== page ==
In troubled times, we naturally turn to family, friends and the familiar. We all find solace in rituals and traditions, such as structure and routine, faith-based activities, sharing meals together, lighting a fireplace or candles, and music. And, of course, let us not forget the annual family vacation.
Cherished traditions evolve slowly over time and generations. There is a reason we intentionally maintain and create traditions. They bring meaning to our celebrations and help bond us to those we love. They nurture the family connection, give us a sense of belonging and help us celebrate generations of family. More importantly, traditions create positive memories for children, giving them both roots and wings. Observing and preserving tradition, and teaching it to our children, grounds us all in an ongoing project that lasts far beyond our time on Earth.
Traditions are the bedrock upon which many Resorts of Ontario lodgings were built. Laughter and fond memories shared by families and friends are the mortar in a resort’s foundation. And the simplest moments are often the most memorable.
For some guests, the traditional annual vacation means booking the same room or cottage at the same resort at the same time every year to meet up with other families they’ve befriended over the years. It’s a beautiful tradition that repeats itself year after year at Resorts of Ontario properties—some of which have been hosting generations of families for more than 100 years.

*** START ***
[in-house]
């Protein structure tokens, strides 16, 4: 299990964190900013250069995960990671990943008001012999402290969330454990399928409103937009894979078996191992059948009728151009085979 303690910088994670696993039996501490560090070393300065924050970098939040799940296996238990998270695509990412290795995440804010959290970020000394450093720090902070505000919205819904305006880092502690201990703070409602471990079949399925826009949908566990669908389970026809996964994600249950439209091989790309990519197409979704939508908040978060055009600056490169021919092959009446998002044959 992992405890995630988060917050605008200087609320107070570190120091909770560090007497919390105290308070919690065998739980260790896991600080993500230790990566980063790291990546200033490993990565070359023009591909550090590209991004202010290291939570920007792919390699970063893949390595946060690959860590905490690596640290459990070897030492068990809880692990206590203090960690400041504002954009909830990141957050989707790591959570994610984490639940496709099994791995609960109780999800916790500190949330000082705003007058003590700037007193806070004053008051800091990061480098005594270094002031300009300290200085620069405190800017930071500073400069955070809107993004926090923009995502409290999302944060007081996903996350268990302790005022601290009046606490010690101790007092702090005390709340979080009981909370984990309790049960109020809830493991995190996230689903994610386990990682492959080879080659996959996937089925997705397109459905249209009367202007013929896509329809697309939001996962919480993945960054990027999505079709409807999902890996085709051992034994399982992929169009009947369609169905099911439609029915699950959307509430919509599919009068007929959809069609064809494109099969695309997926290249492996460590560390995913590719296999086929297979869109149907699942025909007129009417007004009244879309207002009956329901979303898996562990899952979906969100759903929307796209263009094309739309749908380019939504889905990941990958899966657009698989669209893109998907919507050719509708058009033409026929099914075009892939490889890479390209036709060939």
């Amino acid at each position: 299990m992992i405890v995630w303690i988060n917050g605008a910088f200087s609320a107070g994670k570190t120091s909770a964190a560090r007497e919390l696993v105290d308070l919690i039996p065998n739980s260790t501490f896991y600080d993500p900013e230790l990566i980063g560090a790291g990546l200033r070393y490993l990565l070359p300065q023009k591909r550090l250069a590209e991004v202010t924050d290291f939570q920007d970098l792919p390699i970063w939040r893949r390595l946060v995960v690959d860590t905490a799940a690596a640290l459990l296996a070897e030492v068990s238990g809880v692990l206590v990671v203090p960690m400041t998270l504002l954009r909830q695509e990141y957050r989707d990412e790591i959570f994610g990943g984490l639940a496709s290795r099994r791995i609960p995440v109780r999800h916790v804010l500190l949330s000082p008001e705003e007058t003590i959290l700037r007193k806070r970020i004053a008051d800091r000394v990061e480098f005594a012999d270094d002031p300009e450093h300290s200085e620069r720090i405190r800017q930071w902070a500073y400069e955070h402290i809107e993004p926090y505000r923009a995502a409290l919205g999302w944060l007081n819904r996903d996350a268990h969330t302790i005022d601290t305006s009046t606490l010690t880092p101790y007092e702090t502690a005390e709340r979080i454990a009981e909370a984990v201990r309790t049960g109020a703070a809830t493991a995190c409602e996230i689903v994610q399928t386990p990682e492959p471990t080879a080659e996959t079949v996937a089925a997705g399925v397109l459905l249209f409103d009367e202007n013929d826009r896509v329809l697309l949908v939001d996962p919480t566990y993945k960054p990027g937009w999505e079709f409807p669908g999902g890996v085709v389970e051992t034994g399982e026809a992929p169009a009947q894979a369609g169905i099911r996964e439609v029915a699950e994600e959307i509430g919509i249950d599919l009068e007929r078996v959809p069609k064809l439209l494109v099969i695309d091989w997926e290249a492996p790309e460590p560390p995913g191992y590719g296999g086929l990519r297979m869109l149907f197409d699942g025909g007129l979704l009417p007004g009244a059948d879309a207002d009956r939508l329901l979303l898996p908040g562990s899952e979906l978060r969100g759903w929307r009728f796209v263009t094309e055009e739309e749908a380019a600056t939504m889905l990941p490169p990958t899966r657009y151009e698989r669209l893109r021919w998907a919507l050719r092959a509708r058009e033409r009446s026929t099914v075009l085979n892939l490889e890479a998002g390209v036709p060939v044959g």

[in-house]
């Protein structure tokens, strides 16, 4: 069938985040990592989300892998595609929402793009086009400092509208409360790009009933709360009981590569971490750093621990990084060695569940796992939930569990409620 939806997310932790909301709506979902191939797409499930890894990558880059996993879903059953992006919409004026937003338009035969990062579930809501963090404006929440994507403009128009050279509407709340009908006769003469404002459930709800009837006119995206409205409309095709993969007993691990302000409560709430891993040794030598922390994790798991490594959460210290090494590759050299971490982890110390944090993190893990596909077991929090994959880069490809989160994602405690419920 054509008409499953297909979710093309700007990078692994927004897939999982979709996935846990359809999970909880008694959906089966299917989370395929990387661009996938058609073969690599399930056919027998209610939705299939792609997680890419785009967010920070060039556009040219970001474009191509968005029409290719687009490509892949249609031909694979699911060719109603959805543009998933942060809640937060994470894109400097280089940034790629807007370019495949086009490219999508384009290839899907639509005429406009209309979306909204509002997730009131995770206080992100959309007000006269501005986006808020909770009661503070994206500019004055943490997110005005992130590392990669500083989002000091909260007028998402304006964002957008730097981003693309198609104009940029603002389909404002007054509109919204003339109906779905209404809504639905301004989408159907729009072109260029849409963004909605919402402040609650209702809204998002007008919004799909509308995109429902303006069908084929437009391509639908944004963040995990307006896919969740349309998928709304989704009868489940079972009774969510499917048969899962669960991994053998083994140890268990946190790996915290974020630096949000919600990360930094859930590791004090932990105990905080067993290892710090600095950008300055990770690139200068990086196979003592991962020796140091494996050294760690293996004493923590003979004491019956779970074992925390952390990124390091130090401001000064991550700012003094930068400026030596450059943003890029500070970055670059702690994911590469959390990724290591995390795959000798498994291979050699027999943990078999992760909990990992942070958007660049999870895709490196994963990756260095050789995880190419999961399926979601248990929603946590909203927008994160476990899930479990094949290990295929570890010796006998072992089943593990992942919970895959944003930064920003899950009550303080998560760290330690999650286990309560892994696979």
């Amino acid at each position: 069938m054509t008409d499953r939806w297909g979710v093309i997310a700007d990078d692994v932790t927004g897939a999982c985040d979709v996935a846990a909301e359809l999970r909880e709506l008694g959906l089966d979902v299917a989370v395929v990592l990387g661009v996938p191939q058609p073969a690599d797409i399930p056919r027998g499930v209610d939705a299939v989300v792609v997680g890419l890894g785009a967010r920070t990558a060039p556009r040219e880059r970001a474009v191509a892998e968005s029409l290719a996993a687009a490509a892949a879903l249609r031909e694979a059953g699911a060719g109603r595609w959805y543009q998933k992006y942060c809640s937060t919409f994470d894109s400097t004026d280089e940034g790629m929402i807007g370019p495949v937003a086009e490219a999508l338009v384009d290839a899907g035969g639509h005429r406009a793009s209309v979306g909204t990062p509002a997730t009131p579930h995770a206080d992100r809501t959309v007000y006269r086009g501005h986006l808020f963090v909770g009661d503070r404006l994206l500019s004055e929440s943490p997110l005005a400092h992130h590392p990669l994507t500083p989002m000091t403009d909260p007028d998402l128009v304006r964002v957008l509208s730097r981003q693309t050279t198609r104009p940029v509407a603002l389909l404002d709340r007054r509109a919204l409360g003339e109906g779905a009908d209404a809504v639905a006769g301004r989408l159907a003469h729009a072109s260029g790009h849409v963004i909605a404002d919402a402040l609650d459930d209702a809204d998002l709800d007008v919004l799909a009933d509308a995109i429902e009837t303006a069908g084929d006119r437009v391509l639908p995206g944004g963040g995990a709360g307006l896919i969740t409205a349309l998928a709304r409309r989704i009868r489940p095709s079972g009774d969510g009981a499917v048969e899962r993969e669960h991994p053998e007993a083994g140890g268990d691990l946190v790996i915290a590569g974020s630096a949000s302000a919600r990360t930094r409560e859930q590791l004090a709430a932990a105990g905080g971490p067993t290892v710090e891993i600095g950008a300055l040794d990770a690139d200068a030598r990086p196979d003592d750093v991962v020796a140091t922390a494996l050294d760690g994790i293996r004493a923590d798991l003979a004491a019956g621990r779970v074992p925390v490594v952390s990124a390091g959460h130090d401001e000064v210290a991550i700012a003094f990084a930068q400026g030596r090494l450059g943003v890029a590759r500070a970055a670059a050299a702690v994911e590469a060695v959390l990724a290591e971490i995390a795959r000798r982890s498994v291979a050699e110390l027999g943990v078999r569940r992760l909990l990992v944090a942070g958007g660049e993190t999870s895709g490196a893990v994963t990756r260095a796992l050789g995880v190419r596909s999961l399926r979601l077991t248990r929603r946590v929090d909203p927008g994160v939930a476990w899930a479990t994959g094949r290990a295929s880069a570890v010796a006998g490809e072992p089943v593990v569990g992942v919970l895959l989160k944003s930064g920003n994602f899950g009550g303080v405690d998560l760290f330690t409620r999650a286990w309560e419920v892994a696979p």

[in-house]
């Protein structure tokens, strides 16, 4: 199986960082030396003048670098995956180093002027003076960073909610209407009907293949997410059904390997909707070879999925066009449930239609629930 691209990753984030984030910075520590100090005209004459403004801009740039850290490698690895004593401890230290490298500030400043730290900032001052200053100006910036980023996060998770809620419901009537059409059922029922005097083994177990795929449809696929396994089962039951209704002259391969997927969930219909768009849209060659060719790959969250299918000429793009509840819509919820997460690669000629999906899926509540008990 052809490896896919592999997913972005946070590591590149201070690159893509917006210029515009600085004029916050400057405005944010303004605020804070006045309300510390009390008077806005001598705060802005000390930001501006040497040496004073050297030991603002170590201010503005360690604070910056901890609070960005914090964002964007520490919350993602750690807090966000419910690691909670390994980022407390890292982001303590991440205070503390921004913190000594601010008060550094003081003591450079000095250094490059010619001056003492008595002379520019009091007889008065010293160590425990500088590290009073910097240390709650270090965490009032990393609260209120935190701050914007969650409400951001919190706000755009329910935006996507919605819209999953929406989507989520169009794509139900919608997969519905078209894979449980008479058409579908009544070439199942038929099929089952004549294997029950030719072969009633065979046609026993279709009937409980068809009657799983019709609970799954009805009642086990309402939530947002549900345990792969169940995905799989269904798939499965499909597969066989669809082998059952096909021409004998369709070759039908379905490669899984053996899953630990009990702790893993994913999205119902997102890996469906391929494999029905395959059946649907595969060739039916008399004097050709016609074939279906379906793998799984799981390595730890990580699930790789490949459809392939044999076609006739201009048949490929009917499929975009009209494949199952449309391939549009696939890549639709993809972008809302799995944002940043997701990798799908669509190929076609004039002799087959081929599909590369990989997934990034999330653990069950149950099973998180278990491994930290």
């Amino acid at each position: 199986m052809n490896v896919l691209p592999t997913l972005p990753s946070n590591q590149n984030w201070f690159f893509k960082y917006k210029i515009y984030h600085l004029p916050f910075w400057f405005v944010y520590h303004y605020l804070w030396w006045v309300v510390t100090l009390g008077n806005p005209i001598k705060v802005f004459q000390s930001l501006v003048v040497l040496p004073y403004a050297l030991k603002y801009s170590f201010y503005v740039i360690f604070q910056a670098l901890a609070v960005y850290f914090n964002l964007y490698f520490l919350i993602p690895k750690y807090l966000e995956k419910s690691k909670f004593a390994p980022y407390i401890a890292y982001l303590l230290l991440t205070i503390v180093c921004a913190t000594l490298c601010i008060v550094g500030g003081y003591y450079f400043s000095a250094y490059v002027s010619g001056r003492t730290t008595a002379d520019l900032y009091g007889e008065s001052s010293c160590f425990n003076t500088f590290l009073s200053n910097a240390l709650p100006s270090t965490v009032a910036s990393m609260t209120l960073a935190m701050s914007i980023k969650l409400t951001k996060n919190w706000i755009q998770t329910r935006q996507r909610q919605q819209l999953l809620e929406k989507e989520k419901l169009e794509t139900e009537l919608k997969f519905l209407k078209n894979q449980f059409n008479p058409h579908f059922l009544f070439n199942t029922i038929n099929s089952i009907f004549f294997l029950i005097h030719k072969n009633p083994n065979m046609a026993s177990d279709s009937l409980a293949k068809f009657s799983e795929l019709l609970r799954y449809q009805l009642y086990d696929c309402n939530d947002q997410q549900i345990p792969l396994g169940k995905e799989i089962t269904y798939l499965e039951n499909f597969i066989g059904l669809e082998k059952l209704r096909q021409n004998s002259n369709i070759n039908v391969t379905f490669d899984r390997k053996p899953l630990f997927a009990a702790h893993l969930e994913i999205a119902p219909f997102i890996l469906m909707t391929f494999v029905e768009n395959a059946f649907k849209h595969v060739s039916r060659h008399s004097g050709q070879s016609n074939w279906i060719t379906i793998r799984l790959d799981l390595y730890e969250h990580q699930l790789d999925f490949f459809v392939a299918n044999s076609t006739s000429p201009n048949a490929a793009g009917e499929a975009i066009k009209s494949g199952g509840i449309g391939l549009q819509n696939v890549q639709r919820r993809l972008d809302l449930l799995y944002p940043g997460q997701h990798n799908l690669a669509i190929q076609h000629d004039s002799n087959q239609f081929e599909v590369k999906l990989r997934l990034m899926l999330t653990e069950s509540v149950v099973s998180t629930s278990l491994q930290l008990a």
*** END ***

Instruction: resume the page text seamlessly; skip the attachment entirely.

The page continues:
Such longevity requires dedication toward a cherished tradition or purpose in spite of hardships. Many longstanding resorts have withstood the test of time as they shepherded the rural hospitality industry through the Spanish Flu, two World Wars, the Great Depression and numerous threats and recessions.
100+ YEARS OF TRADITION
In Muskoka, Severn Lodge has presided as a premier seasonal family resort for more than a century in the magnificent beauty and serenity of the Georgian Bay lake district, first as a family vacation retreat for a wealthy social club from Pittsburgh in the 1870s, then as a public resort when it was sold in the 1920s. Nestled on the shores of Sparrow Lake just past Orillia, Bayview Wildwood Resort has proudly delivered Stanton family hospitality since 1898. Nearby, the Fern Resort, lovingly known as “The Home of Rolls & Honey,” has enjoyed a long and varied history from its first owner, the warm, hospitable Mrs. McBain who always made room for visitors at her table in the late 1800s, to the present-day Downing family, who continues the tradition of serving homemade rolls and honey from the same apiary used by their ancestors and founders, Jim & Mimi Pettapiece. Port Cunnington Lodge has been creating unforgettable memories in Muskoka’s spectacular setting since 1890.
In operation since 1896, Deerhurst Resort was overseen by three generations of the Waterhouse family until 1989 when it was sold and expanded into the world-class community it is today. And, for those who seek a much simpler lifestyle experiences, the YMCA Geneva Park on beautiful Lake Couchiching has been building healthy communities and inspiring character development for people of all ages for more than a century.